By Mell Eight
Prompt: just get in the car
I had been driving since dawn this morning, when the roads were bathed in fog and the only headlights on the highway for miles were mine. I had run into traffic during the morning rush hour, but I was heading north out of the city, so it hadn't been wall-to-wall cars like the southbound lanes. My small duffel bag was tucked into the backseat and rock was playing on the radio.
It wasn't too bad a morning, considering.
I was just reaching the top of a hill, forest on either side as the foothills of the mountains made my truck work extra hard, when I saw three figures from down below creep out of the trees. My car began its descent down the hill just as the closest one stuck his thumb into the air.
I flicked the switch to turn off my cruise control and drifted downwards. Should I stop? There was only one reason I could think of for three scruffy men to wander out of the woods and I wasn't sure if it was good enough for me.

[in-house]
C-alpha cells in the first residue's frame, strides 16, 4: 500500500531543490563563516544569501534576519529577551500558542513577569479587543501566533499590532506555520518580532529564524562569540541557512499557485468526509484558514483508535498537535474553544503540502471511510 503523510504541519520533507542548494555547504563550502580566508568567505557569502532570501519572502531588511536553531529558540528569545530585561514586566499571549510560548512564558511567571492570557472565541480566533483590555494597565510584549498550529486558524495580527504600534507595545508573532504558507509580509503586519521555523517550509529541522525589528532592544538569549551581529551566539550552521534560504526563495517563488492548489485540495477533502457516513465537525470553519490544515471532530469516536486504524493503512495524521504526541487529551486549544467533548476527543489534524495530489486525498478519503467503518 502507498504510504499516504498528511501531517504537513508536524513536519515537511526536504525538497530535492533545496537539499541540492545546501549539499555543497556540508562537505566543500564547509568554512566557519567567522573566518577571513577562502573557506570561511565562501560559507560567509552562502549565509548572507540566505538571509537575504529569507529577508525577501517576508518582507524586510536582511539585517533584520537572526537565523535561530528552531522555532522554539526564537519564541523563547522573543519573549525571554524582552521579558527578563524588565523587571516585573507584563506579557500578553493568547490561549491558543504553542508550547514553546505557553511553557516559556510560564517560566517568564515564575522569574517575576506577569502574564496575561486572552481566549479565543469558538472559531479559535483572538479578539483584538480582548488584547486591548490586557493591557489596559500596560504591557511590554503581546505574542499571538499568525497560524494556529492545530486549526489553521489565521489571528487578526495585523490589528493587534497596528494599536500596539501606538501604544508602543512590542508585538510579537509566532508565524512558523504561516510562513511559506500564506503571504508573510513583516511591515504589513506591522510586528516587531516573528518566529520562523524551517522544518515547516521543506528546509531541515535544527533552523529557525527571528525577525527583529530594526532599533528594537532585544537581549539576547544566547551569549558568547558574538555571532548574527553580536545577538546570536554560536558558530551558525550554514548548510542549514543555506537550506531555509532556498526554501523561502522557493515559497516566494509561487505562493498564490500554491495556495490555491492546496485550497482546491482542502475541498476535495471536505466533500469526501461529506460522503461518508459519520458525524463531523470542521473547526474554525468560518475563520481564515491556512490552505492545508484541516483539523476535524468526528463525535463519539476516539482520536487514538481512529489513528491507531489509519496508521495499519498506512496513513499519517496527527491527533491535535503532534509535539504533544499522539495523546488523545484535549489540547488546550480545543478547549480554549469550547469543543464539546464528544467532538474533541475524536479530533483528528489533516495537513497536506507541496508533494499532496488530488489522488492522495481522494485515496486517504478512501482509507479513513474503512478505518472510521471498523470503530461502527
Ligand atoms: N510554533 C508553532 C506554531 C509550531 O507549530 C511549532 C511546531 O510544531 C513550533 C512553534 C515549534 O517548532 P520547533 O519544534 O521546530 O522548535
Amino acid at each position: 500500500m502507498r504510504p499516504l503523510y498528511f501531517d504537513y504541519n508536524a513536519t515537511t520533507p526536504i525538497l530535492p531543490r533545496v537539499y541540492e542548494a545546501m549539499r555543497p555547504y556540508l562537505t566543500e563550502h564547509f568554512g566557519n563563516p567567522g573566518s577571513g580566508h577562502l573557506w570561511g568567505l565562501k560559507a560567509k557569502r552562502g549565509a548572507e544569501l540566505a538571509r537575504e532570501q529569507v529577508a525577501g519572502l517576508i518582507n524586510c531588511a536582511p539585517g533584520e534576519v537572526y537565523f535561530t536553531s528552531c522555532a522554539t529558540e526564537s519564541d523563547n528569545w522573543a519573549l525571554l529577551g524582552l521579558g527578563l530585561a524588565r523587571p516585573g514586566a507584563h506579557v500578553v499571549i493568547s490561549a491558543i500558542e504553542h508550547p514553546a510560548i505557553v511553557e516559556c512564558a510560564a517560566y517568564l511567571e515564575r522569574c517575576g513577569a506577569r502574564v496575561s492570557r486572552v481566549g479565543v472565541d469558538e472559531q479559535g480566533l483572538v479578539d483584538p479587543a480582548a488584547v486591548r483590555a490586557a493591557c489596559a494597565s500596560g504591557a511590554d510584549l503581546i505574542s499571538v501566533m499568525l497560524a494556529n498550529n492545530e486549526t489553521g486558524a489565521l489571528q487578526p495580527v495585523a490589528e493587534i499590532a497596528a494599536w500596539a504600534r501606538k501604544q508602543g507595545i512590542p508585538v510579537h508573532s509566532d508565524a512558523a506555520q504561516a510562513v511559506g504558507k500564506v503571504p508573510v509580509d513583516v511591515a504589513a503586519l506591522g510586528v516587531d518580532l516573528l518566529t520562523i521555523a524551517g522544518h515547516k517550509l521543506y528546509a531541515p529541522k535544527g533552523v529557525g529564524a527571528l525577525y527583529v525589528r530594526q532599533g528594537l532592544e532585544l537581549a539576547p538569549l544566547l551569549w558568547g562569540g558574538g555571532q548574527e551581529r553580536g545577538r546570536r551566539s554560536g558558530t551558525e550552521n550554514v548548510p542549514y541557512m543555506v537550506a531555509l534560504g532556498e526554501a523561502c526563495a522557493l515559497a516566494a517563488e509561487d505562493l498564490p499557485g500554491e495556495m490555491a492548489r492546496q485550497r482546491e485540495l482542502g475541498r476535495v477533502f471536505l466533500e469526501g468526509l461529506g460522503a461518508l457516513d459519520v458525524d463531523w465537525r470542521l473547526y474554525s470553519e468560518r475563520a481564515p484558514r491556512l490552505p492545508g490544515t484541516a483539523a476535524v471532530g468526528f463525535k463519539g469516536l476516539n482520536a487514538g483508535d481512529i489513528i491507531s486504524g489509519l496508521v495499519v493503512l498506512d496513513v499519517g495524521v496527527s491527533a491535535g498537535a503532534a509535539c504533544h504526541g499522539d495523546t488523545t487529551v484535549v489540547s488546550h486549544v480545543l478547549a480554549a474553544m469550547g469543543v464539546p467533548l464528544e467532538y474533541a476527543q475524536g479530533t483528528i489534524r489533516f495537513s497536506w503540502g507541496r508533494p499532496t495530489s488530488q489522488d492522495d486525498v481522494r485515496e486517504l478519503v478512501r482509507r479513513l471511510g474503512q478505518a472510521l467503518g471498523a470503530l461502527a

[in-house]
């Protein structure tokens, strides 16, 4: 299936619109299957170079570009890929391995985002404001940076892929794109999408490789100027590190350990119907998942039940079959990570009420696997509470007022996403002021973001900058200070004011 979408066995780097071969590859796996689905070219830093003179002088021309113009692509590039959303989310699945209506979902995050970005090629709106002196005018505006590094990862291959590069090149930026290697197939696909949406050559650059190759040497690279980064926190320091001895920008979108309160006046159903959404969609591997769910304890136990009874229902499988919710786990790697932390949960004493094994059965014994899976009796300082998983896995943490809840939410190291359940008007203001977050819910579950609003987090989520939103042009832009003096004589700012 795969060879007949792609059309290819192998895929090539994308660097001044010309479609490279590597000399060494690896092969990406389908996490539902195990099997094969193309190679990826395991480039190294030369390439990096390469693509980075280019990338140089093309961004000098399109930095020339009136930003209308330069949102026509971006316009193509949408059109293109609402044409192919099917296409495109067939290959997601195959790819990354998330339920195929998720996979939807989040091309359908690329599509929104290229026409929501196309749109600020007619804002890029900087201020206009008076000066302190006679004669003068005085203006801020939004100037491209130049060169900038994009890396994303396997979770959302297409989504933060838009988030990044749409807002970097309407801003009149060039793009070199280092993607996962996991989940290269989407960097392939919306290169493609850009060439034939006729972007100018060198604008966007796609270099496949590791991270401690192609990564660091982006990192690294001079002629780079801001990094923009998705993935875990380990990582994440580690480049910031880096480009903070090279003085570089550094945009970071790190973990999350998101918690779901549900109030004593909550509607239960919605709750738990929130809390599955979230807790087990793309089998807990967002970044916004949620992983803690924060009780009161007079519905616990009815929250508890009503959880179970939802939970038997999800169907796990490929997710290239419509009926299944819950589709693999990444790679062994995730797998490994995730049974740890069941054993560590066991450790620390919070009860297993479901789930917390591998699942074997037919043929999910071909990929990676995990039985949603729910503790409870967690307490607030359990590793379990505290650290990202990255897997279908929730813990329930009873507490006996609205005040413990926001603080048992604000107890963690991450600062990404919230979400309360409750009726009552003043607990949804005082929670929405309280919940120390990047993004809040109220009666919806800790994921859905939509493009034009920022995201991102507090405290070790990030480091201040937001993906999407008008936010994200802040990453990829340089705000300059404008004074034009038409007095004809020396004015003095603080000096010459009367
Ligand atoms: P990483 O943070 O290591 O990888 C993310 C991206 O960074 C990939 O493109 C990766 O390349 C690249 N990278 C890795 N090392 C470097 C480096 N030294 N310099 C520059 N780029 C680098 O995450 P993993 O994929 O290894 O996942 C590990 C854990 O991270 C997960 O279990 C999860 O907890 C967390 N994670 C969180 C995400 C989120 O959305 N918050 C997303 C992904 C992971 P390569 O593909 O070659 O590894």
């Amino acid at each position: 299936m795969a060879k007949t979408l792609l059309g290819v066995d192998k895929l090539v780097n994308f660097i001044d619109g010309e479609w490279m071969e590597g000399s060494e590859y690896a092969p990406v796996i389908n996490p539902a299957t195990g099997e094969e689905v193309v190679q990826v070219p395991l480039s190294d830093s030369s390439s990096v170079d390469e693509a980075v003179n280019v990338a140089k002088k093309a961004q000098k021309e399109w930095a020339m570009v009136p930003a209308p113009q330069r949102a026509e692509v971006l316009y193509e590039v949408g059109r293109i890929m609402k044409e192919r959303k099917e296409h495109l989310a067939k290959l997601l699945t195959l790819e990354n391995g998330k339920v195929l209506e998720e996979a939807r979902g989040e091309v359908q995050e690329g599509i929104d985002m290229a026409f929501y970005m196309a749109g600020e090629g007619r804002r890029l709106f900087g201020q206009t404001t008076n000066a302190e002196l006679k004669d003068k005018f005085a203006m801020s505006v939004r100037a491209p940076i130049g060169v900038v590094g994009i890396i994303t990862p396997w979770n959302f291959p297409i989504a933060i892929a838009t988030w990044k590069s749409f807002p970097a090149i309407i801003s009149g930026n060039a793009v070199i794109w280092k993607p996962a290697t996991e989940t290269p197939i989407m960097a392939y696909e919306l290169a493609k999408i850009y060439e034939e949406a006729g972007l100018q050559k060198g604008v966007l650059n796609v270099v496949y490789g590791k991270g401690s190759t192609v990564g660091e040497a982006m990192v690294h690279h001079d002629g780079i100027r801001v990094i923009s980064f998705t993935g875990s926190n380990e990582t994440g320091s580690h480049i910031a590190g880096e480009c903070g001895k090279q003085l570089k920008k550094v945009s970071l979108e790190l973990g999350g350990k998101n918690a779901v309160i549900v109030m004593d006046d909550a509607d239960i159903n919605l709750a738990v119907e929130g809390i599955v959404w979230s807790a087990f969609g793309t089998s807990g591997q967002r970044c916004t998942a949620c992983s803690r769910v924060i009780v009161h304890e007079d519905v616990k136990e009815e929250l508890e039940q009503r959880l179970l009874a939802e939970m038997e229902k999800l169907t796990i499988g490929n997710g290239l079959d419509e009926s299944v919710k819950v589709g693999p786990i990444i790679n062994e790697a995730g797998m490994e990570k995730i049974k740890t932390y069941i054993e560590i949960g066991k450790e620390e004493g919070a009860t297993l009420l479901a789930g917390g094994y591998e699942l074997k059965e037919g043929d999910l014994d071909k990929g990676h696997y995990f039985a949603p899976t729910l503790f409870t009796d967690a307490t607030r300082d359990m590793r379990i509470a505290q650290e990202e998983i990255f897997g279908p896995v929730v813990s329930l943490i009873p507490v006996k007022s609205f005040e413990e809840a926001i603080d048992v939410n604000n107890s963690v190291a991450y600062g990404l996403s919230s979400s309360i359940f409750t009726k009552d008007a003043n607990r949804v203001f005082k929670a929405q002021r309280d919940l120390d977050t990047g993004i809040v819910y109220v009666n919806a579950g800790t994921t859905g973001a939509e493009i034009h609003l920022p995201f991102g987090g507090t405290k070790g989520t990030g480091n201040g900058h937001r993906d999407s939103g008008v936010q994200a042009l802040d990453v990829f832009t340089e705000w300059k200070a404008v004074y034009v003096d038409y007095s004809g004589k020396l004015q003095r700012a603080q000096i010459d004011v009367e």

Then I saw the smallest man, an older child really, shiver and hunch his shoulders in unhappiness. My jaw firmed. I had a responsibility, if only for this one night. I pressed the breaks and slid to a stop at the side of the road. The leader jogged over as I rolled my window down just enough that we weren't speaking through glass.
"Where're you headed?" I asked, raising my voice to make sure all three men could hear me through the cracked window.
"North," the leader grunted. Well, that was convenient since I was heading north too.